The people at Whisper caution against the dangers of cheerleading rather than branding, something to which tourist authorities are particularly prone. Beating our chests always plays to our audience as self-serving, yet most destination taglines make this their first resort. Something for me to bear in mind as I ask my client the all-important question: "Why will people come?"

September 19, 2006

Worth Its Wait In Gold?

I've just signed up to what its promoters insist will be this year's most exclusive and unique reading experience (mind you, you could argue that every reading experience is both exclusive and unique, apart perhaps from read-aloud, but I nitpick...).

The Glass Books of the Dream Eaters is a "sumptuous Victorian adventure fit for our digital age" which is to be published in ten installments and posted directly to me over ten weeks. Subscription is limited to 5,000 worldwide and I'm guessing that Penguin hope this exclusivity will prompt a frenzy of interest amongst readers across the world.

My own interest is mostly in getting to read a story in serial form, much as the readers of Dickens & other Victorian writers first read some of the great novels of the day. We are promised an 'utterly compelling gothic adventure story'. Will it deliver? Check in with me sometime after October 16th when the first installment is issued and I'll have one great wait lifted off my shoulders.

September 13, 2006

London Bridge

Am delighted to be in London which I always find to be a curious mix of the foreign and the familiar. I especially enjoy riding the Underground and the mix of great names on the various stations: Moorgate, Seven Sisters, Chalk Farm and Pudding Mill Lane. Not to mention the world-familiar Greenwich, Marble Arch, the two Circuses Oxford and Picadilly, Hyde Park Corner, Baker Street and others. These make every journey something of an adventure.

It reminds me of something I read when researching a name for our own company (Islandbridge), how Churchill said: “Broadly speaking, the short words are the best and the old ones best of all”. I took that to suggest the old Norse and Saxon words in particular that litter the English language, many of them to be found in the station-names of London’s Underground.

Apple, Virgin and Riverdeep follow this line and rumble underground in the same way. There are worse places to start when naming a company or putting words on an idea.

September 07, 2006

Honey, I Shrunk The...

Heard Seth Godin discussing his latest book a couple of days ago where he talks about how 'Small Is The New Big'.

Here in Ireland, we've traditionally been small to the global big but I wondered if we had somewhat recklessly discarded some of that smallness in the frenzy of the last ten years, much as Irish pubs ripped out their traditional interiors in the '70's and '80's only to scramble (and pay through the nose) to recreate them when trends turned full circle.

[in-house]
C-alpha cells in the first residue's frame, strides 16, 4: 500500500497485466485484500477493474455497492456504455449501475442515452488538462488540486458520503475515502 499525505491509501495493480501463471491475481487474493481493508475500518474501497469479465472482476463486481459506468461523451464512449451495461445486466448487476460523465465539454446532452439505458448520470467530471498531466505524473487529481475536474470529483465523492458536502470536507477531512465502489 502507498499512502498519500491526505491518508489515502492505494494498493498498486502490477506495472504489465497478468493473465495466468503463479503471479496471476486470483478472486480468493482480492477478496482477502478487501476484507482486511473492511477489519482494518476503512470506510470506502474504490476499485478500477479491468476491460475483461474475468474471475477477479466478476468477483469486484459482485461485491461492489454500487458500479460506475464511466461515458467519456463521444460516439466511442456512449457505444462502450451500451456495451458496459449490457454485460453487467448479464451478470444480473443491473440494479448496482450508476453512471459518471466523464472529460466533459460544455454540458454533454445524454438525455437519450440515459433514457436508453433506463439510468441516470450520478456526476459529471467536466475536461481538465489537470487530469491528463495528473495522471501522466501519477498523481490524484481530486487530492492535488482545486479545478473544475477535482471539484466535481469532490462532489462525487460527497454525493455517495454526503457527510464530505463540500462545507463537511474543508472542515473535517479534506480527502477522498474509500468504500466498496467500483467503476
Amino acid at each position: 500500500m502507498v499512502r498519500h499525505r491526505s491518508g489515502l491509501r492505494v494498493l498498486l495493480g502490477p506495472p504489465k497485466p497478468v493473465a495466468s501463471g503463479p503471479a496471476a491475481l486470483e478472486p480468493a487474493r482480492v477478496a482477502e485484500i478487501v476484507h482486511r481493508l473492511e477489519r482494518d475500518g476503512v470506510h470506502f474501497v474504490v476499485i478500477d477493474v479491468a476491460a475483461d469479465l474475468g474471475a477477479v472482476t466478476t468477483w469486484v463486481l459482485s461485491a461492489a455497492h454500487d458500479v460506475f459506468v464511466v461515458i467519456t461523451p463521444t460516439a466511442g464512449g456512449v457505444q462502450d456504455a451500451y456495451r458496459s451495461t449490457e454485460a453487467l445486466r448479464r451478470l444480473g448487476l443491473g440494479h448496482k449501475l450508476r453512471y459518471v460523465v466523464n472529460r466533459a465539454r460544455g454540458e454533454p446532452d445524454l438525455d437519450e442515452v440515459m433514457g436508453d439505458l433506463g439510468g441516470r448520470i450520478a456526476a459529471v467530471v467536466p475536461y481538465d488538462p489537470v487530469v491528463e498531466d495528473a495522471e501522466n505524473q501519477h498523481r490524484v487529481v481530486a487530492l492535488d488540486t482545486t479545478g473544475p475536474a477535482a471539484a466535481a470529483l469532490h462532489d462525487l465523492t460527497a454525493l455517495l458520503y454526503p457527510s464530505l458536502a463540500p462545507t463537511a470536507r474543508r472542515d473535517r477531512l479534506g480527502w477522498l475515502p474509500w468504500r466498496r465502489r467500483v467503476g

Mind you, Seth talks too of the importance of big companies acting small so perhaps we can perform a 'diminutive but big-thinking, small-acting' balancing act?

This world is growing more and more like the one that Alice found down the rabbit-hole. 'Drink me' and we're done!

September 01, 2006

Ten Green Bottles

Matt Haig in the first few pages of his Brand Failures: The Truth About The 100 Biggest Branding Mistakes Of All Time (gasp!) tells me that nine out of ten brands fail.

Well, not around here they don’t. Nine out of ten of our client’s brands succeed and that yawning gap in statistics is less to do with our approach (although I’m always happy to bask in reflected glory from any direction) and much more to do with the fact that Haig writes about what I call ‘celebrity’ brands, often operating in categories where the customer really doesn’t need a new cola flavour or technical feature or variation on a variation on a theme.

We don’t take a lead on how to live their lives from celebrities (mind you, I would love to learn to pout like Kylie) so why should we take a leaf out of the books of celebrity brands? Most big brands fail because they live in a world so far removed from their customers that they lose touch with what those customers really want. Our clients are typically more inclined to get close to their customers and offer something that they really want and need. It follows that their brands stand a much greater chance of success than one in ten.

And I suspect that’s probably true of most brands that operate in the real world.

Technorati Tag: Matt Haig, Brand Failures, Celebrity Brands

August 26, 2006

Just An Old Sweet Song

It was Ray Charles who sang about what it was that kept Georgia on his mind (an old sweet song, as it happened).

Came upon a cautionary tale from US branding agency Whisper which suggests that some people don't know when they've got it made: Out Of My Mind

Seems that a couple of agencies charged with rebranding Georgia replaced the timeless Georgia On My Mind with the inane Put Your Dreams In Motion. The world is already littered with similarly innocuous taglines.